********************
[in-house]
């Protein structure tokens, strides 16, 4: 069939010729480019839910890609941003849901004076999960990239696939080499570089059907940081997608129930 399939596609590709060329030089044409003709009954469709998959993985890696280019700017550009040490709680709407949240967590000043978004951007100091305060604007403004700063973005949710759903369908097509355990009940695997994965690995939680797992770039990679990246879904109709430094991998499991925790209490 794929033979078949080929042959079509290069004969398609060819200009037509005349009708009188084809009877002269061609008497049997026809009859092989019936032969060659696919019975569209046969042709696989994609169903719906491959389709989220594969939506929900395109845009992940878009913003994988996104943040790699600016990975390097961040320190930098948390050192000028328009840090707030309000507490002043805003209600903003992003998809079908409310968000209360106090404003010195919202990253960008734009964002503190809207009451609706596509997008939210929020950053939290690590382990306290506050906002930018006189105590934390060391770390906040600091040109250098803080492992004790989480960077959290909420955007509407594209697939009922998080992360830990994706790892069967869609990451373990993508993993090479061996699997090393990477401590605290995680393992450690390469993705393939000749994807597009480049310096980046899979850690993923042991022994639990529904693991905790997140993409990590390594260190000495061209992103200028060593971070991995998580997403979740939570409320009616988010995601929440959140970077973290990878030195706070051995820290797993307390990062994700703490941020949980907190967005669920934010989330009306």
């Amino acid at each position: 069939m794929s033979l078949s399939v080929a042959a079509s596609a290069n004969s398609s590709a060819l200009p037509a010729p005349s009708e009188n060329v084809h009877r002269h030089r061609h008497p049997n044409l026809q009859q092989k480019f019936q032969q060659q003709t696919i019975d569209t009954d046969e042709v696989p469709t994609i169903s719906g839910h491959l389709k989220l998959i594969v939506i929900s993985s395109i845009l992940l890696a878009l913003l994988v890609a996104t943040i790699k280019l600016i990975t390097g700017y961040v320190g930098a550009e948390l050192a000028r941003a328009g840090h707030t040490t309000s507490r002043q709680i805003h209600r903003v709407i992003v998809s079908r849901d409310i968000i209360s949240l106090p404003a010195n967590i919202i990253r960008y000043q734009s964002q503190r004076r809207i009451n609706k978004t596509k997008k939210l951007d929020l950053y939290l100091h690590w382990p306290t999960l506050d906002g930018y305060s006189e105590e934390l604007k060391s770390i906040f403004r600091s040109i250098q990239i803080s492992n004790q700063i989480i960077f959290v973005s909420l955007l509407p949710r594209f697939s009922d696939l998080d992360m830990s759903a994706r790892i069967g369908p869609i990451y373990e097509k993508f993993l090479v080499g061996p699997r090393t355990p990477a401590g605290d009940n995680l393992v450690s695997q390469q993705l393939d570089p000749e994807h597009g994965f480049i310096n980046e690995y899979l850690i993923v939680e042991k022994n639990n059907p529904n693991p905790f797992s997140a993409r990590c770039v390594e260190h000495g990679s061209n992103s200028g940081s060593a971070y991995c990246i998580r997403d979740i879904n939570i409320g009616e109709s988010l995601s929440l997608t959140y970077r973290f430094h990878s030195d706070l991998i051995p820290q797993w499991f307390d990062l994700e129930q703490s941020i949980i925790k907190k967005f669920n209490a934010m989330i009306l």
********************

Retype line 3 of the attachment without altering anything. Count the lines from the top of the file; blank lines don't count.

């Amino acid at each position: 069939m794929s033979l078949s399939v080929a042959a079509s596609a290069n004969s398609s590709a060819l200009p037509a010729p005349s009708e009188n060329v084809h009877r002269h030089r061609h008497p049997n044409l026809q009859q092989k480019f019936q032969q060659q003709t696919i019975d569209t009954d046969e042709v696989p469709t994609i169903s719906g839910h491959l389709k989220l998959i594969v939506i929900s993985s395109i845009l992940l890696a878009l913003l994988v890609a996104t943040i790699k280019l600016i990975t390097g700017y961040v320190g930098a550009e948390l050192a000028r941003a328009g840090h707030t040490t309000s507490r002043q709680i805003h209600r903003v709407i992003v998809s079908r849901d409310i968000i209360s949240l106090p404003a010195n967590i919202i990253r960008y000043q734009s964002q503190r004076r809207i009451n609706k978004t596509k997008k939210l951007d929020l950053y939290l100091h690590w382990p306290t999960l506050d906002g930018y305060s006189e105590e934390l604007k060391s770390i906040f403004r600091s040109i250098q990239i803080s492992n004790q700063i989480i960077f959290v973005s909420l955007l509407p949710r594209f697939s009922d696939l998080d992360m830990s759903a994706r790892i069967g369908p869609i990451y373990e097509k993508f993993l090479v080499g061996p699997r090393t355990p990477a401590g605290d009940n995680l393992v450690s695997q390469q993705l393939d570089p000749e994807h597009g994965f480049i310096n980046e690995y899979l850690i993923v939680e042991k022994n639990n059907p529904n693991p905790f797992s997140a993409r990590c770039v390594e260190h000495g990679s061209n992103s200028g940081s060593a971070y991995c990246i998580r997403d979740i879904n939570i409320g009616e109709s988010l995601s929440l997608t959140y970077r973290f430094h990878s030195d706070l991998i051995p820290q797993w499991f307390d990062l994700e129930q703490s941020i949980i925790k907190k967005f669920n209490a934010m989330i009306l």